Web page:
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Date: Wed, 15 Apr 2009 13:24:50 +0200
From: Tomas Hoger <>
To: OSS Security <>
Subject: Some fun with tcp_wrappers


During the QA of our net-snmp updates for CVE-2008-6123, some more
problems were spotted related to the use of tcp_wrappers by net-snmp.
More specifically, any hostname based rules in hosts.{allow,deny} were
not honored when defined for snmpd.  Further investigation showed that
similar problem affects other applications calling hosts_ctl
tcp_wrappers interface without providing a valid hostname.  Bug report
for this issue is:

Even though such behavior of tcp_wrappers seems to be the intended one
(also CCing Wietse if he wants to comment on this, but I believe
tcp_wrappers are no longer maintained upstream), but it does not seem
to be what applications using tcp_wrappers, or users of such
applications are expecting.  Additionally, tcp_wrappers as shipped in
Red Hat Enterprise Linux 5 and all current Fedora versions include
following patch for a while:

It changes hosts_ctl to set up conversion functions to allow
tcp_wrappers to do IP -> hostname resolution when needed.

Therefore, even though this may not really be a tcp_wrappers flaw, we
are planning to release updates for older RHEL versions including the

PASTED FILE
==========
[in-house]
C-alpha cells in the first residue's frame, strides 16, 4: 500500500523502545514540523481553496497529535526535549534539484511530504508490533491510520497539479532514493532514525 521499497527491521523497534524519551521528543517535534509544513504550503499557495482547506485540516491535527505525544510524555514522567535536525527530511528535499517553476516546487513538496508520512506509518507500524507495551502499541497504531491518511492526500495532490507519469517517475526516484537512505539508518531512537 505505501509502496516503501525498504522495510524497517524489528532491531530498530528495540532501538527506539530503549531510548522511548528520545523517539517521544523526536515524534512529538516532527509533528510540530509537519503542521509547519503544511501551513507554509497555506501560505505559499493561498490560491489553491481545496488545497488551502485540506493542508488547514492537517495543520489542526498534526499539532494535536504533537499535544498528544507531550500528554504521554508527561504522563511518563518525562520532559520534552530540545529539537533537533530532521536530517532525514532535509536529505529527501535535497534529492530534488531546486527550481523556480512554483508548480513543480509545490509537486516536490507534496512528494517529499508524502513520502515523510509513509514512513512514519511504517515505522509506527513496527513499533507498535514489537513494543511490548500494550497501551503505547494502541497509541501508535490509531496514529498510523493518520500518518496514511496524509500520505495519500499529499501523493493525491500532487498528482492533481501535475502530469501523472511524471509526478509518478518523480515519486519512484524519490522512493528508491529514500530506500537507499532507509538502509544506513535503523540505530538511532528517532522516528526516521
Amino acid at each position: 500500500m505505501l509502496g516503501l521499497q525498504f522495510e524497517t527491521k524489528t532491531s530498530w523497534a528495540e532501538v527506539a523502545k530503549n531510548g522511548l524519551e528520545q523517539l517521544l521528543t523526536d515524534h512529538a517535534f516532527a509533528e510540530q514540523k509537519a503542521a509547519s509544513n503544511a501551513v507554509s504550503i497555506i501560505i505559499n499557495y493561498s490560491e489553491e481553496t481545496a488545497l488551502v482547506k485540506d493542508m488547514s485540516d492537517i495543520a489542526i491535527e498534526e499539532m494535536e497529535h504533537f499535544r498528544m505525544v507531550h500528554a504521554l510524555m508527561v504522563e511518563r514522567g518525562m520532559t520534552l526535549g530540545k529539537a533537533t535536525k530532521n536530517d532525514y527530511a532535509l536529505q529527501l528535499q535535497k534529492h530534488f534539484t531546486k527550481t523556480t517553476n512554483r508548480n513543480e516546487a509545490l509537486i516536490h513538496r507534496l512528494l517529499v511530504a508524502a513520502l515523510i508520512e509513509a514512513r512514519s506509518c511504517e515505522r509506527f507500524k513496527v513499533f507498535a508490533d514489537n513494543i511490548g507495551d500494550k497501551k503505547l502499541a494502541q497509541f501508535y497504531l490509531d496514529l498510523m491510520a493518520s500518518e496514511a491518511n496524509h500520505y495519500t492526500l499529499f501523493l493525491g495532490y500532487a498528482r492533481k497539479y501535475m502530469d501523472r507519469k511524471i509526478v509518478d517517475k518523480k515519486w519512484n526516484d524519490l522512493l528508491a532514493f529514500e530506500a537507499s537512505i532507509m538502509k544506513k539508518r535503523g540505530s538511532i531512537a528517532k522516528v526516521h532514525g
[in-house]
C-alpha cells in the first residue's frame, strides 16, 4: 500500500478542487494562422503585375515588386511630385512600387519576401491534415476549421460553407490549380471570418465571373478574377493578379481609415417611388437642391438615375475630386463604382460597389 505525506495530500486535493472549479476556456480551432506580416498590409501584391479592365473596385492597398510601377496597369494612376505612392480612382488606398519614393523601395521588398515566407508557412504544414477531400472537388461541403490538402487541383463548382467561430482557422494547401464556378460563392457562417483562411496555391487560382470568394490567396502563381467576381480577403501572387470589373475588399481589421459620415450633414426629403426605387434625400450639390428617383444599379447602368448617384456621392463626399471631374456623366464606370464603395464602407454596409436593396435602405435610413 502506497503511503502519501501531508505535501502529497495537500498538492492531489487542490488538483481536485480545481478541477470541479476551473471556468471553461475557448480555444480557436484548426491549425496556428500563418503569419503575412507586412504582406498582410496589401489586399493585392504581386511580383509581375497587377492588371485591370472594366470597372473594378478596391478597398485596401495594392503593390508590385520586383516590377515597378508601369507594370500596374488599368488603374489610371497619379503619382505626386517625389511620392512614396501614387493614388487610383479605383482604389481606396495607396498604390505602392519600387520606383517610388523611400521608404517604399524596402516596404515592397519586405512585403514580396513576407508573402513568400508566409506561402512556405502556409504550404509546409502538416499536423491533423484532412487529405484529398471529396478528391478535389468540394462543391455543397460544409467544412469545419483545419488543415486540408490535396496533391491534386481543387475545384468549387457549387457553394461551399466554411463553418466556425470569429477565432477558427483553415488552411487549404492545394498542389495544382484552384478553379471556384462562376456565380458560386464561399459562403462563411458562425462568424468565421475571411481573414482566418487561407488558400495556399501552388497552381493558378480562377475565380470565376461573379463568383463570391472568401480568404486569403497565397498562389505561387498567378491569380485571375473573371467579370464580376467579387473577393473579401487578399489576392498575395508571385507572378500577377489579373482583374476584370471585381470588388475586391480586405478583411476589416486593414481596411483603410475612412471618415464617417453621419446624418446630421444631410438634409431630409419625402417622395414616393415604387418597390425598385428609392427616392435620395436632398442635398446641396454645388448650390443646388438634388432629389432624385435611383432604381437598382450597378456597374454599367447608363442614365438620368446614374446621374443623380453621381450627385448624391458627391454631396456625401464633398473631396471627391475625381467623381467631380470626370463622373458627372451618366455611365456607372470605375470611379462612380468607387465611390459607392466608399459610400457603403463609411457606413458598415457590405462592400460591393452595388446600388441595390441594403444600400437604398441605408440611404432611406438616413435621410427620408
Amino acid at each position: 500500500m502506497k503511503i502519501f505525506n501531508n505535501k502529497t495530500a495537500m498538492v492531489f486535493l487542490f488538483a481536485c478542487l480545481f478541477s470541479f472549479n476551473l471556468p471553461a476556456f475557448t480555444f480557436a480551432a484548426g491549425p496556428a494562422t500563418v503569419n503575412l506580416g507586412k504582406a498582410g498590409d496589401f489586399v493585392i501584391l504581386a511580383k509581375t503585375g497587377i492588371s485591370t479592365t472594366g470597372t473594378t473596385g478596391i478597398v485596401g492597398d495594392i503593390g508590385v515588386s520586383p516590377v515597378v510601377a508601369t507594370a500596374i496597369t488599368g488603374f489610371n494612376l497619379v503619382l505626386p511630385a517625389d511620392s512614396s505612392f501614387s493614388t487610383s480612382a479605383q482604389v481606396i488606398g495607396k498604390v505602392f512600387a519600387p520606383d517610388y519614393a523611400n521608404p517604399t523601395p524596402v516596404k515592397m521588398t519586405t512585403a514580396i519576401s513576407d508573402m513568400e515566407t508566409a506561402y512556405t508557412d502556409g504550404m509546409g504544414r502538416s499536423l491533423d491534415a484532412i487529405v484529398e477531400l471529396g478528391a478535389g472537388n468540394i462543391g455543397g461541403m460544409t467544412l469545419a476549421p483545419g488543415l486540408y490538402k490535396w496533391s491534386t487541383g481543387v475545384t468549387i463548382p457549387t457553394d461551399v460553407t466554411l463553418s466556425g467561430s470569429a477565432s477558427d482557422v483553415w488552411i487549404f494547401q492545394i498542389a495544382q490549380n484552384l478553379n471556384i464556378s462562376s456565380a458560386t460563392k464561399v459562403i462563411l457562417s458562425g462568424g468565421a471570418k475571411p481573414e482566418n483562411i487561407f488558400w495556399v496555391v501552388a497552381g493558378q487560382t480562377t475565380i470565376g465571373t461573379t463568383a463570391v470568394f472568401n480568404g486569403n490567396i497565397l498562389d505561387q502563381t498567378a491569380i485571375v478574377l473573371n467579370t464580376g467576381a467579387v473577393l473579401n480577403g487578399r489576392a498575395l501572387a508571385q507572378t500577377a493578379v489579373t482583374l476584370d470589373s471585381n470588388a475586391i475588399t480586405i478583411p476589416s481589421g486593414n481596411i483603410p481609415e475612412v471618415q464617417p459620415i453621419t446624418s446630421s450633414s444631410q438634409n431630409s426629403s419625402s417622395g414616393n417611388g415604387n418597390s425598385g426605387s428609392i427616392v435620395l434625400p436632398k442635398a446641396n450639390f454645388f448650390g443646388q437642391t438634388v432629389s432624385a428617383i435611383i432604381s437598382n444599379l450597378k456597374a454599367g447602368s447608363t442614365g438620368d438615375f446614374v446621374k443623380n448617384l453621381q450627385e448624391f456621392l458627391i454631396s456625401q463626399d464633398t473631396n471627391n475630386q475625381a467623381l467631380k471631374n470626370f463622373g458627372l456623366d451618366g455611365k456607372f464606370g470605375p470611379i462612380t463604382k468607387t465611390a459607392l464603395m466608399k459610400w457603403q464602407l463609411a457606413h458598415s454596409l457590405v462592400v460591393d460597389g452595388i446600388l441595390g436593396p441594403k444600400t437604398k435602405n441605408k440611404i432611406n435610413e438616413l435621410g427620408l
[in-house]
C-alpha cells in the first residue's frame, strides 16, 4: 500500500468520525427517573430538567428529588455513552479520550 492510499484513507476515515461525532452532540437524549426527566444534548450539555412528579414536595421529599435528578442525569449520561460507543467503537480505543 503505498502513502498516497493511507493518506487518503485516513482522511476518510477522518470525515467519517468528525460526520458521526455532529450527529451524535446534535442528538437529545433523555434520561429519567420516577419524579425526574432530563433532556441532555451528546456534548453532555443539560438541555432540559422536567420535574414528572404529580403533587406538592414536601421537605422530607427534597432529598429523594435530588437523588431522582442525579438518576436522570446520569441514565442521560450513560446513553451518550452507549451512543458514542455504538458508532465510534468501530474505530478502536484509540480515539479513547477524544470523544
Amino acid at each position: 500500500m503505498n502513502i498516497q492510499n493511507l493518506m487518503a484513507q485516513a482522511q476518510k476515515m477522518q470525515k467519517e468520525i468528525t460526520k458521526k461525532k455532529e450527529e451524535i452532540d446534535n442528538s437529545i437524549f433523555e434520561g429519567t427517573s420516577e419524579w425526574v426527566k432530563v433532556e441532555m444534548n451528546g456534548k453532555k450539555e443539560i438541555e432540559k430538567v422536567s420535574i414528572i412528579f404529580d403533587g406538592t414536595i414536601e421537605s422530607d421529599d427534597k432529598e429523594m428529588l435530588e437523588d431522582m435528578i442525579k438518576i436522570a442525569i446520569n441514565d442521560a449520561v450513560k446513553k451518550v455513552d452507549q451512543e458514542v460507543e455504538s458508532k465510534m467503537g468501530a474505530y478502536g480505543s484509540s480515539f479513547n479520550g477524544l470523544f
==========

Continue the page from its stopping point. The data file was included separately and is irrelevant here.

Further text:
change.  This would address the problem for all affected applications,
and doing DNS resolution on the tcp_wrappers side actually seems to be
a better way to go (tcp_wrappers only resolve when needed based on the
hosts access rules configured on the system, while resolution on the
application side would have to be done for all hosts_ctl calls).

Additionally, this fostered further research into nfs-utils'
CVE-2008-4552.  The way nfs-utils use tcp_wrappers is quite broken,
resulting in various cases when hosts access rules are not honored
according to the expectations of the system administrator, possibly
allowing access when it should be denied.  The problem should mostly
affect (but is not limited to) setups with hostname based rules used
(which are problematic anyway, as those are ignored during DNS
outages).  Details with rewrite of good_client can be found in:

The good_client function used by nfs-utils is copied from the portmap
sources, so portmap is affected by the same problem too.  Additionally,
other affected good_client copies / derived implementations can also be
found in quota (with most problems no longer affecting current upstream
version) and am-utils.  Upstreams were notified, but have not replied

Tomas Hoger / Red Hat Security Response Team

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